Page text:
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Greece Lightning

Greece-Lightening

 

Last week, we saw stocks rally following the biggest weekly sell-off of the year. The market and the news focused briefly on China in the early part of the week. This was because their government started to signal that they were ready to do more to promote growth.

This positive news only lasted until a report surfaced that the former Prime Minister of Greece indicated his country is making preparations for a possible exit from the eurozone.  He later downplayed his remarks on CNBC, but he was stating the obvious – a return of the Greek Drachma and an exit from the eurozone is a distinct possibility.

Here’s how the market ended up for the week.  Please notice our new format which I think is easier to read. It includes year-to-date returns and some bond yields as well.

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Although the big item on everyone’s mind is Greece…

It’s NOT ABOUT GREECE!

Greece, by itself, is too small to have much of an impact outside of the headline risk in the news.  With all due respect, it does not really produce anything and the size of their economy is insignificant in the grand scheme of things. However, it’s very much like striking a match. The match itself flames up, but there is a fear that the spark will start a major fire.

So it’s less about Greece and more about the rest of the European Union (EU) members – Spain specifically.  No one knows for sure how an exit might play out.  One scenario that has everyone worried is that if there was a Greek exit from the EU, the newly-issued Greek currency would devalue almost immediately.  (Question – do they even still have the printing presses to print the Drachma?)  This could spark bank runs in Portugal and Spain because people in those countries would want to get their Euros out of their banks before they would be converted to the old currency – which would then be rapidly devalued just like Drachma will be devalued in Greece. This, in turn, would heighten fears about the longevity of the euro currency.

I suspect the European Central Bank (ECB) would step in as lender of last resort and offer the necessary liquidity.  In fact, last Tuesday, the Financial Times reported on its website that the ECB has quietly provided 100 billion euros (about $125 billion) in loans to Greek banks. This implies that the ECB probably won’t hesitate to go to extraordinary lengths to prop up the eurozone financial system.

As for US jobs, well, economists expect nonfarm payrolls (companies focused on manufacturing, construction, and producing goods) to rise by 150,000 jobs when the number is released on June 1. The recent slowdown has mostly been chalked up to weather by the Fed. However, continued weakness, something nearer to 100,000 jobs, could gain some attention and raise talk of an extension of the Fed’s Operation Twist – which means replacing short-term Treasuries with long-term Treasuries in the hopes that lower interest rates will support the US recovery. Operation Twist is scheduled to end on June 30.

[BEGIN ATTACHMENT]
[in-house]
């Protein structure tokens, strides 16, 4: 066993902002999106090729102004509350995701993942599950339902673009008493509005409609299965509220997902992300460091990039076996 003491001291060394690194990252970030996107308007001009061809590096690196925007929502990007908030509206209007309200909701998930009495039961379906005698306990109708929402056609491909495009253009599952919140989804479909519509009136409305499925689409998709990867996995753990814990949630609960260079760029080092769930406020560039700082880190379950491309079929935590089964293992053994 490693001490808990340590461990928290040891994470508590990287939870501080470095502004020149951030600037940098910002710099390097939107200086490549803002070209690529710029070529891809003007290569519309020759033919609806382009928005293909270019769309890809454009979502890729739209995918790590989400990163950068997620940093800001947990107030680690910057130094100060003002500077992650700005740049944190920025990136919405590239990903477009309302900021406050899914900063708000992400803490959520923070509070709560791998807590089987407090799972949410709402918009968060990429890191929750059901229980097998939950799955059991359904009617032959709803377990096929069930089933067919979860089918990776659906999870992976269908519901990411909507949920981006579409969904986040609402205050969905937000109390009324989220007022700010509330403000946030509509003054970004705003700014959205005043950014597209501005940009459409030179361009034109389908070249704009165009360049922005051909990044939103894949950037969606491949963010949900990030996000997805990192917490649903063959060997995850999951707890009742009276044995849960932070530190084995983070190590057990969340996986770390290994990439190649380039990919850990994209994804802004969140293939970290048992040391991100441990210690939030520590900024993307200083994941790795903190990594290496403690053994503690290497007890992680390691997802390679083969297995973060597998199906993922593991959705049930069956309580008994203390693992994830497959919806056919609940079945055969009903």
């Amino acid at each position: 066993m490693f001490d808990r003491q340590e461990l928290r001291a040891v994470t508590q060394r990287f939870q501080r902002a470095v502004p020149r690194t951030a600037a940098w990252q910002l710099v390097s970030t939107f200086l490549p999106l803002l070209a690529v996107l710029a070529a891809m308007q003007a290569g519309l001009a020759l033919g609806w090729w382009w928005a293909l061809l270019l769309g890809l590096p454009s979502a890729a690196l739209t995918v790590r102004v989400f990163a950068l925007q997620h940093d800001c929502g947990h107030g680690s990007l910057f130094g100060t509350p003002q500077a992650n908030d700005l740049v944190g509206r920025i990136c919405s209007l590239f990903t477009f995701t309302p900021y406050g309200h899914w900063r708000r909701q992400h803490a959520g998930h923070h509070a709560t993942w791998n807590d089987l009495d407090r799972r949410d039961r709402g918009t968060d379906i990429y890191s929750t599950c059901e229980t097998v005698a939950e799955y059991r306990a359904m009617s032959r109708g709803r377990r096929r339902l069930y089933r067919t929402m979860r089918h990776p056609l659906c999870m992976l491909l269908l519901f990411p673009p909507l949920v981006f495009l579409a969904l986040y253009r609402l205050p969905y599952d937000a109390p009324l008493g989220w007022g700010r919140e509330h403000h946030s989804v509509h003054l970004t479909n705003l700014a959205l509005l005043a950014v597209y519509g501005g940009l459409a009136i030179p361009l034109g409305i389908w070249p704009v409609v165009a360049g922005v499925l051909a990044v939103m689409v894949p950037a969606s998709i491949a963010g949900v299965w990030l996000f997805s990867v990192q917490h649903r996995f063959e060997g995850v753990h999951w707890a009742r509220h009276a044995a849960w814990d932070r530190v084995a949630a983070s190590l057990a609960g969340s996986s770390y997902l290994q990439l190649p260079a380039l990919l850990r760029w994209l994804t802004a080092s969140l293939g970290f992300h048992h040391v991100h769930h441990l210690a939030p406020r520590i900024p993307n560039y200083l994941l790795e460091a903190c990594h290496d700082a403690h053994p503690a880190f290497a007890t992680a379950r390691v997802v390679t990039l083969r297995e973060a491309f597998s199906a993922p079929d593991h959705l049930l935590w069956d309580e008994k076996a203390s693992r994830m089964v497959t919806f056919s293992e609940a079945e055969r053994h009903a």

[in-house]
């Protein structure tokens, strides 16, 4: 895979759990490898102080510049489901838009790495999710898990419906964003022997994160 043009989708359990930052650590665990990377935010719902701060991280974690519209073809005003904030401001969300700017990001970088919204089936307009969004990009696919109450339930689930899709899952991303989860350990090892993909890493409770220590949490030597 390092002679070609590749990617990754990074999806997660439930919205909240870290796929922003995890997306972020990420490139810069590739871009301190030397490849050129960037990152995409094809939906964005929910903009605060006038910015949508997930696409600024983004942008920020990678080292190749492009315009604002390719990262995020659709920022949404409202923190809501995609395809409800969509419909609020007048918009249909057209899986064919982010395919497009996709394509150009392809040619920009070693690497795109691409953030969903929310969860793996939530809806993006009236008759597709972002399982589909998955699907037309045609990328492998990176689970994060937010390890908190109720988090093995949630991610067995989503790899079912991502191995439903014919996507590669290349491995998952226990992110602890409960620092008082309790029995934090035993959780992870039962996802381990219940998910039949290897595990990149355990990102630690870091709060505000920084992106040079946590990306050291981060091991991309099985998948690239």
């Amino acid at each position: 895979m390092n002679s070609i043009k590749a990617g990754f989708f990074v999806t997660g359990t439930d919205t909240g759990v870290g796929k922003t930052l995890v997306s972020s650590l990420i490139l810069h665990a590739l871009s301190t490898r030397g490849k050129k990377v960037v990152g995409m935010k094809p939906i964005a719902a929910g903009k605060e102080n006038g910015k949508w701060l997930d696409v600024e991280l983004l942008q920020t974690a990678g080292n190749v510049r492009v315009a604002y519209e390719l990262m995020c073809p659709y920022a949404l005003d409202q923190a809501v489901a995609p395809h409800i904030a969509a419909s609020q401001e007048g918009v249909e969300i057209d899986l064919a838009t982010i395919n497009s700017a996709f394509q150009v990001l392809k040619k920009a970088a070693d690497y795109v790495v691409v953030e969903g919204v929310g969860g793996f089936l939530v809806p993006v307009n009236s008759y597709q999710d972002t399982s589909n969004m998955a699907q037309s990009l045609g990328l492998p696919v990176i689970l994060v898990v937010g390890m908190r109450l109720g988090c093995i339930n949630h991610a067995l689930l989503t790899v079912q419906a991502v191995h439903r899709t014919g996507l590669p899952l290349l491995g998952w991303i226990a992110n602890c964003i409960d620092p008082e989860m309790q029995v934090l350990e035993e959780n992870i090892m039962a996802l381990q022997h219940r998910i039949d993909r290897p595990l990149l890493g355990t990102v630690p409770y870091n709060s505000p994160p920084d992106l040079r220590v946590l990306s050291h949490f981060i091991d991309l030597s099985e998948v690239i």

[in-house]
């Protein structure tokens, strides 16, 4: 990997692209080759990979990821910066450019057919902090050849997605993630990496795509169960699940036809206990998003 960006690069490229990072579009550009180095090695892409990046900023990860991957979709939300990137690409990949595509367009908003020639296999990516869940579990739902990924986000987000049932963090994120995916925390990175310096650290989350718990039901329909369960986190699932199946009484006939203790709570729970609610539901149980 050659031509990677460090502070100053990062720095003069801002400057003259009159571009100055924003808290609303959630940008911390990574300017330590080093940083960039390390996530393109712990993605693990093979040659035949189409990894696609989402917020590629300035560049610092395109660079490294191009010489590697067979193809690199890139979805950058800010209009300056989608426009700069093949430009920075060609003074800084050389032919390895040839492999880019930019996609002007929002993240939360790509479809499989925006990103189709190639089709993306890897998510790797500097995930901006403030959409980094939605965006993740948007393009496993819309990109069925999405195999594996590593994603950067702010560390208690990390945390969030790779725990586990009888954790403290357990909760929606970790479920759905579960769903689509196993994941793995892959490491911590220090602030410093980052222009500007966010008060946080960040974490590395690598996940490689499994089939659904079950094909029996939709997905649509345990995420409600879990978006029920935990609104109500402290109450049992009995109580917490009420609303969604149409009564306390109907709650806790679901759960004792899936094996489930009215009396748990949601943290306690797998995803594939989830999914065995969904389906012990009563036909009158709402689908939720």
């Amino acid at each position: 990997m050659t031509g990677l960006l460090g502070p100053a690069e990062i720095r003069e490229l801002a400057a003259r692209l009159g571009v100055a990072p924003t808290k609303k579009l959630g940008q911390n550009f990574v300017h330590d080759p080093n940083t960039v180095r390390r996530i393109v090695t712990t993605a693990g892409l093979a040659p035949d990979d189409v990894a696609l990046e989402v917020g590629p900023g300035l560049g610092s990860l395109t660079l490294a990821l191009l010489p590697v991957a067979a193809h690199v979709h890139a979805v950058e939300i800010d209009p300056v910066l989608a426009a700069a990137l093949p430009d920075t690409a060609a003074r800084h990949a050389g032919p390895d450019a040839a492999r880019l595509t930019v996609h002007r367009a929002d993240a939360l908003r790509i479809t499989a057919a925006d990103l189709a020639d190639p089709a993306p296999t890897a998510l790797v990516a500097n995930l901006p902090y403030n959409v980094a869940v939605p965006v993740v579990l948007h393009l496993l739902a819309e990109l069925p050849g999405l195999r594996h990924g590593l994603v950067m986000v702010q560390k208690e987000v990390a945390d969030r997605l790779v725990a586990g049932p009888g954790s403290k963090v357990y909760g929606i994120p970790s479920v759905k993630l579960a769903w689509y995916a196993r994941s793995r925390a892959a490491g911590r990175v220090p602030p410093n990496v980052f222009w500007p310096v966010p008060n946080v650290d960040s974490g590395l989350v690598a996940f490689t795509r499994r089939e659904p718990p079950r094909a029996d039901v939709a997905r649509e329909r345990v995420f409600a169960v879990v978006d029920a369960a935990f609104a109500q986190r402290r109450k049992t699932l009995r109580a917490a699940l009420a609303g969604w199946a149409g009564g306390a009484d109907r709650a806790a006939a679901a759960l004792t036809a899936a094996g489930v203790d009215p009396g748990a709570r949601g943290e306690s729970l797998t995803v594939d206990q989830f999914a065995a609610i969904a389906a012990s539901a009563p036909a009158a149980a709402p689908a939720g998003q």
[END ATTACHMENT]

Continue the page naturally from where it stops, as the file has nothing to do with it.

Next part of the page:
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Securities and Financial Planning offered through LPL Financial, a Registered Investment Advisor. Member FINRA/SIPC

The opinions voiced in this material are for general information only and are not intended to provide specific advice or recommendations for any individual. To determine which investment(s) may be appropriate for you, consult your financial advisor prior to investing. All performance referenced is historical and is no guarantee of future results. All indices are unmanaged and cannot be invested into directly. Stock investing involves risk including loss of principal. The Dow Jones Industrial Average is comprised of 30 stocks that are major factors in their industries, and widely held by individuals and institutional investors. The Standard & Poor’s 500 Stock Index (S&P 500) is an unmanaged capitalization weighted index of 500 stocks designed to measure performance of the broad domestic economy through changes in the aggregate market value of 500 stocks representing all major industries. The NASDAQ Composite Index measures all domestic and non-U.S. based common stocks listed on The NASDAQ Stock Market. The market value, the last sale price multiplied by total shares outstanding, is calculated throughout the trading day, and is related to the total value of the Index. The Russell 2000 Small Stock Index is an unmanaged index generally representative of the 2000 smallest companies in the Russell 3000 Index. The Russell 2000 is an unmanaged index generally comprised of companies with lower price-to-book ratios and lower forecasted growth values.  The 2,10 and 30-year Treasury yield is simply the yield at the close of the day for the noted historical time period.

 

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David B. Armstrong, CFA

President & Co-Founder

Dave got into the industry when he discovered his passion for finance in his mid-20’s. He’s a combat veteran and served as an officer in the United States Marines Corps on both active duty and in the reserves, retiring at the rank of Lieutenant Colonel. While serving on active duty, Dave was unable to spend money on deployments, so he became a self-taught investor. Along with a few bucks cash as a bouncer, his investing performance grew to be good....

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